So obviously design thinking is not only an approach for us to create success in business but it also helps us to solve problems in our daily life! Remember the five stages of design thinking and follow it next time!

Reference

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Sheba Leung

Translator. Sport lover. Traveler.

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Last Updated on October 16, 2018

You’ll Only Live Your Best Life Once You Step Out

You’ll Only Live Your Best Life Once You Step Out

Fear is a valuable thing. It keeps people safe and encourages caution when caution is due. But Fear can also be a limiting factor because not everything you’re afraid of should really be feared.

Have you ever been faced with a situation where you were afraid of making a decision, making a change or taking a risk?

Did you end up taking that risk or making that decision? Or, did you just stay put and left things as they were? If you did, are you happy with how things have turned out?

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It’s in our nature to like feeling safe–to be in comfort and away from danger. This has always been the case since the beginning of time, when the first humans only knew how to prioritize survival. Even today, many still choose to play it safe and avoid taking risks or taking leaps of faith when it comes to their choices in life.

The Realist and the Dreamer

To put it simply, there are two kinds of people: the realists and the dreamers. The realists are the logical and cautious type of individuals who always think and weigh out the pros and cons before making any decisions–especially the big, life changing ones. Whether it was deciding on what to major in at University, what career path to take, whether or not to purchase that house or car, to go on that holiday, or to splurge on that new watch, the realist thinks long and hard before making a decision, if they even decide. Realists stick to the “what’s next?” plan for the future and may not abstractly consider different possibilities for where life can lead. This is usually because of the confidence they have already devoted to an accepted plan.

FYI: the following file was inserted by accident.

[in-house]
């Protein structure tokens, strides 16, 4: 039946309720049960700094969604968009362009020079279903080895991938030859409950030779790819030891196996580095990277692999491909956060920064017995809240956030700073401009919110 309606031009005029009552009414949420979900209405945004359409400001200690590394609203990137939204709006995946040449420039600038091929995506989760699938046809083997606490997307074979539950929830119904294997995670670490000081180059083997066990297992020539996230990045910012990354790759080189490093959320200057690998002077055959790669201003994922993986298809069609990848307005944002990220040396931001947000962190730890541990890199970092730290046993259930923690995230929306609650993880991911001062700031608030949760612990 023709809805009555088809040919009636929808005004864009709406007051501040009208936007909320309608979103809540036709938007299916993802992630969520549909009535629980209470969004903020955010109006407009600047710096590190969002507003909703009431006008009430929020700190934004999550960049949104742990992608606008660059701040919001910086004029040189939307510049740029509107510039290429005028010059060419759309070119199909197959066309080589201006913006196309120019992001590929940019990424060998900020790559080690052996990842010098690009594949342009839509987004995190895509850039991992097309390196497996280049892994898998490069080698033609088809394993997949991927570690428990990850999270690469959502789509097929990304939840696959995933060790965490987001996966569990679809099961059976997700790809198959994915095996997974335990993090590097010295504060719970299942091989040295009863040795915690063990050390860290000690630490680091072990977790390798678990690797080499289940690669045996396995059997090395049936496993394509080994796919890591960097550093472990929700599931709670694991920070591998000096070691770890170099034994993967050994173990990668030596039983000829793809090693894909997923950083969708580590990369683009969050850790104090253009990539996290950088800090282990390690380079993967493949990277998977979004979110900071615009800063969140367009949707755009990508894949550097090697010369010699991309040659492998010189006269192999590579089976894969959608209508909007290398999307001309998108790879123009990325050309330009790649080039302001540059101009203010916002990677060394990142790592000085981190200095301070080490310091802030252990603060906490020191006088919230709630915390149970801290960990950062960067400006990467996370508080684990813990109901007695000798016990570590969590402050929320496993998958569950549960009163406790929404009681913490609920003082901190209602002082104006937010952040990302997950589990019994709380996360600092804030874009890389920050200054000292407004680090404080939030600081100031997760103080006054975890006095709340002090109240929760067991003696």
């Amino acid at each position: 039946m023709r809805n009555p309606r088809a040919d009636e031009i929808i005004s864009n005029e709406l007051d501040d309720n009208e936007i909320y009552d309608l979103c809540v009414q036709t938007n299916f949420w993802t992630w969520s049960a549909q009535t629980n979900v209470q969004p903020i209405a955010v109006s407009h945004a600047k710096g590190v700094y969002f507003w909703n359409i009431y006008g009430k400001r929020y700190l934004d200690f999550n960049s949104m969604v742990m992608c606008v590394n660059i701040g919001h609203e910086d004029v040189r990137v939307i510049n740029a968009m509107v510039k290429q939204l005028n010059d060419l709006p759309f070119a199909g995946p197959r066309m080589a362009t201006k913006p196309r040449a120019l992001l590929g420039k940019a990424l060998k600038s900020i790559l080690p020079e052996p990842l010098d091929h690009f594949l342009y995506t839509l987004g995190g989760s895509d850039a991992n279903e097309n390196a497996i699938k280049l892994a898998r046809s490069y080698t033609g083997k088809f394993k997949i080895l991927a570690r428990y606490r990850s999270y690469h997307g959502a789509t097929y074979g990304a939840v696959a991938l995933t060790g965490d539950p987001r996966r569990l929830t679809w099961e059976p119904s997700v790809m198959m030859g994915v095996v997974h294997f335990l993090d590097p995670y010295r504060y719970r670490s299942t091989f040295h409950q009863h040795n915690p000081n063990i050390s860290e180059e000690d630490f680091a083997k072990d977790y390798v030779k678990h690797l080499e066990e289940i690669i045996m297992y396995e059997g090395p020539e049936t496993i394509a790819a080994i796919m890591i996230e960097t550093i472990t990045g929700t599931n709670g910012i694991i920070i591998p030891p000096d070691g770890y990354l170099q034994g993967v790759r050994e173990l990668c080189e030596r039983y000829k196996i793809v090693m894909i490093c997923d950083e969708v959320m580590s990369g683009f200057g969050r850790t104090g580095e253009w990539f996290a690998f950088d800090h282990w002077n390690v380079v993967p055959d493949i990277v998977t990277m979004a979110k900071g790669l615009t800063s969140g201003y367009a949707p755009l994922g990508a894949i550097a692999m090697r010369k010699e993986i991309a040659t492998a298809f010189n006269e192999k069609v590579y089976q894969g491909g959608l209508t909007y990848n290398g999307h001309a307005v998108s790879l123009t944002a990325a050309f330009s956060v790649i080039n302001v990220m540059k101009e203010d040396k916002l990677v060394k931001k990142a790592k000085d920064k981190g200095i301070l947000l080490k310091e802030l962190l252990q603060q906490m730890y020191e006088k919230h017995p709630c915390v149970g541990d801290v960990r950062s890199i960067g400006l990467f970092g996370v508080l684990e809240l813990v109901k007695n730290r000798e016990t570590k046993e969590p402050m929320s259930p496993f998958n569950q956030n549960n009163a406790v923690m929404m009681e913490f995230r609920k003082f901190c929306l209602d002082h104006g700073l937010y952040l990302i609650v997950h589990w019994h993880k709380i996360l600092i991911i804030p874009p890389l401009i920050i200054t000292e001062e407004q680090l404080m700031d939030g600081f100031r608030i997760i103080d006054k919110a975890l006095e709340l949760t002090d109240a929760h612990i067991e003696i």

Realists have dreams too, but these are more so rooted in ambition, drive and determination. They are goals that have been enumerated for some time. Realists understand that progress requires more than ambition and drive, but also, connections. They feel that life is never worry-free because of survival, responsibility and…paying a rent or a mortgage. As a result, they tend to make safe choices and stick to their comfort of knowing what’s best for themselves.

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Now let’s look at the dreamers. The dreamers are well, dreamers. They have big lofty ambitions, are risk takers, sometimes over impulsive, but they often always challenge the norms of society and dare to think outside the box. This is not to say that they do not have plans or a path that they want to follow. But they are more likely to change the course of their journey through time, experience and by following their heart.

Dreamers derive their inspiration from within. No one else’s perspectives weigh in greatly enough to shift a dreamer’s drive. Dreamers don’t allow their fears to consume them. They may fail from time to time, but they never give up on life or love.

Embrace Fear